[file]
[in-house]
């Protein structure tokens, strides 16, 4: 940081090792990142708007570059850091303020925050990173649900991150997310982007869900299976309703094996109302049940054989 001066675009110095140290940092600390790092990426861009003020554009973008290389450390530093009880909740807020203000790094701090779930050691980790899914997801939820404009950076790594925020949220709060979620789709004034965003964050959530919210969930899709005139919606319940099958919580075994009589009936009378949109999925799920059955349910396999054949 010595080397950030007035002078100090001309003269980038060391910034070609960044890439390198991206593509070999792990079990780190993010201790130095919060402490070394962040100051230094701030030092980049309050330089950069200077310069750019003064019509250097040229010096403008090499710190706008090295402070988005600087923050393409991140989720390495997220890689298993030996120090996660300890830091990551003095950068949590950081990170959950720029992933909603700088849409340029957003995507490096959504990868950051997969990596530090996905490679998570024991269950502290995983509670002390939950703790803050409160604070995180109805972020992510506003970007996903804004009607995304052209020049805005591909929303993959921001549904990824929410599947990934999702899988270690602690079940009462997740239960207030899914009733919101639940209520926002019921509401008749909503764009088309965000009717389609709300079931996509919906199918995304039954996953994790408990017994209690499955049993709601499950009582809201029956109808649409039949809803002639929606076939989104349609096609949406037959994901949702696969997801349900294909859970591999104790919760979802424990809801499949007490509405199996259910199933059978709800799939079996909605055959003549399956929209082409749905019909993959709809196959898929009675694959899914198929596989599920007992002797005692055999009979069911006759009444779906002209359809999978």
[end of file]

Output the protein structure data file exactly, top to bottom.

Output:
[in-house]
């Protein structure tokens, strides 16, 4: 940081090792990142708007570059850091303020925050990173649900991150997310982007869900299976309703094996109302049940054989 001066675009110095140290940092600390790092990426861009003020554009973008290389450390530093009880909740807020203000790094701090779930050691980790899914997801939820404009950076790594925020949220709060979620789709004034965003964050959530919210969930899709005139919606319940099958919580075994009589009936009378949109999925799920059955349910396999054949 010595080397950030007035002078100090001309003269980038060391910034070609960044890439390198991206593509070999792990079990780190993010201790130095919060402490070394962040100051230094701030030092980049309050330089950069200077310069750019003064019509250097040229010096403008090499710190706008090295402070988005600087923050393409991140989720390495997220890689298993030996120090996660300890830091990551003095950068949590950081990170959950720029992933909603700088849409340029957003995507490096959504990868950051997969990596530090996905490679998570024991269950502290995983509670002390939950703790803050409160604070995180109805972020992510506003970007996903804004009607995304052209020049805005591909929303993959921001549904990824929410599947990934999702899988270690602690079940009462997740239960207030899914009733919101639940209520926002019921509401008749909503764009088309965000009717389609709300079931996509919906199918995304039954996953994790408990017994209690499955049993709601499950009582809201029956109808649409039949809803002639929606076939989104349609096609949406037959994901949702696969997801349900294909859970591999104790919760979802424990809801499949007490509405199996259910199933059978709800799939079996909605055959003549399956929209082409749905019909993959709809196959898929009675694959899914198929596989599920007992002797005692055999009979069911006759009444779906002209359809999978």